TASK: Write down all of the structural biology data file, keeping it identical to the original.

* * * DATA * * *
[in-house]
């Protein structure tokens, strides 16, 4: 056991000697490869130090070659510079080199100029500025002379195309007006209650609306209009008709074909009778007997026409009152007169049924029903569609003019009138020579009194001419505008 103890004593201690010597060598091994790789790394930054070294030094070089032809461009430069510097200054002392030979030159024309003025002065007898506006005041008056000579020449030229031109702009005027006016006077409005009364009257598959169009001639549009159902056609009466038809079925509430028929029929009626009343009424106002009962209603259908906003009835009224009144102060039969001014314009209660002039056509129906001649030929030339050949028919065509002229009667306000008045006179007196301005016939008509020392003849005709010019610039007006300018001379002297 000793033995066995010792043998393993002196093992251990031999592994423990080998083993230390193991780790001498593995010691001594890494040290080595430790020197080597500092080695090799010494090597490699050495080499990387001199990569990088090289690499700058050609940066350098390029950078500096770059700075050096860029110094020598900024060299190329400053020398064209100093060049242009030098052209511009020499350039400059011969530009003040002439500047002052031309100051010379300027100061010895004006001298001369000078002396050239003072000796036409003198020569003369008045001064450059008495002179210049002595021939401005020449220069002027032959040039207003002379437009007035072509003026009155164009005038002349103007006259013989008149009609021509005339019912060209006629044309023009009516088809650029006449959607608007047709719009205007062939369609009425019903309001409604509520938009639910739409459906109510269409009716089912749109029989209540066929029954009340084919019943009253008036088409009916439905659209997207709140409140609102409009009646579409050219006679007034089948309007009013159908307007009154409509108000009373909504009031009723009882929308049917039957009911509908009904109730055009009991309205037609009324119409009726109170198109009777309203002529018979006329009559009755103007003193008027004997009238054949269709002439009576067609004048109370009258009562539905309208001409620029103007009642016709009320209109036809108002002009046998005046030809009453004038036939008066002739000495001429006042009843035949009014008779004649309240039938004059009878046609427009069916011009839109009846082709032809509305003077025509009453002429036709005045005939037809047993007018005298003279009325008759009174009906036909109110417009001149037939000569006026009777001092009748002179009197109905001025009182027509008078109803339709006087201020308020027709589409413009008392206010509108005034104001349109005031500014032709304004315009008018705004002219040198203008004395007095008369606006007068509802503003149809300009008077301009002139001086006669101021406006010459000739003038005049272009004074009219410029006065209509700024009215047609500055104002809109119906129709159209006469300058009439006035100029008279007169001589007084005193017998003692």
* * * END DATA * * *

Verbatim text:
[in-house]
């Protein structure tokens, strides 16, 4: 056991000697490869130090070659510079080199100029500025002379195309007006209650609306209009008709074909009778007997026409009152007169049924029903569609003019009138020579009194001419505008 103890004593201690010597060598091994790789790394930054070294030094070089032809461009430069510097200054002392030979030159024309003025002065007898506006005041008056000579020449030229031109702009005027006016006077409005009364009257598959169009001639549009159902056609009466038809079925509430028929029929009626009343009424106002009962209603259908906003009835009224009144102060039969001014314009209660002039056509129906001649030929030339050949028919065509002229009667306000008045006179007196301005016939008509020392003849005709010019610039007006300018001379002297 000793033995066995010792043998393993002196093992251990031999592994423990080998083993230390193991780790001498593995010691001594890494040290080595430790020197080597500092080695090799010494090597490699050495080499990387001199990569990088090289690499700058050609940066350098390029950078500096770059700075050096860029110094020598900024060299190329400053020398064209100093060049242009030098052209511009020499350039400059011969530009003040002439500047002052031309100051010379300027100061010895004006001298001369000078002396050239003072000796036409003198020569003369008045001064450059008495002179210049002595021939401005020449220069002027032959040039207003002379437009007035072509003026009155164009005038002349103007006259013989008149009609021509005339019912060209006629044309023009009516088809650029006449959607608007047709719009205007062939369609009425019903309001409604509520938009639910739409459906109510269409009716089912749109029989209540066929029954009340084919019943009253008036088409009916439905659209997207709140409140609102409009009646579409050219006679007034089948309007009013159908307007009154409509108000009373909504009031009723009882929308049917039957009911509908009904109730055009009991309205037609009324119409009726109170198109009777309203002529018979006329009559009755103007003193008027004997009238054949269709002439009576067609004048109370009258009562539905309208001409620029103007009642016709009320209109036809108002002009046998005046030809009453004038036939008066002739000495001429006042009843035949009014008779004649309240039938004059009878046609427009069916011009839109009846082709032809509305003077025509009453002429036709005045005939037809047993007018005298003279009325008759009174009906036909109110417009001149037939000569006026009777001092009748002179009197109905001025009182027509008078109803339709006087201020308020027709589409413009008392206010509108005034104001349109005031500014032709304004315009008018705004002219040198203008004395007095008369606006007068509802503003149809300009008077301009002139001086006669101021406006010459000739003038005049272009004074009219410029006065209509700024009215047609500055104002809109119906129709159209006469300058009439006035100029008279007169001589007084005193017998003692």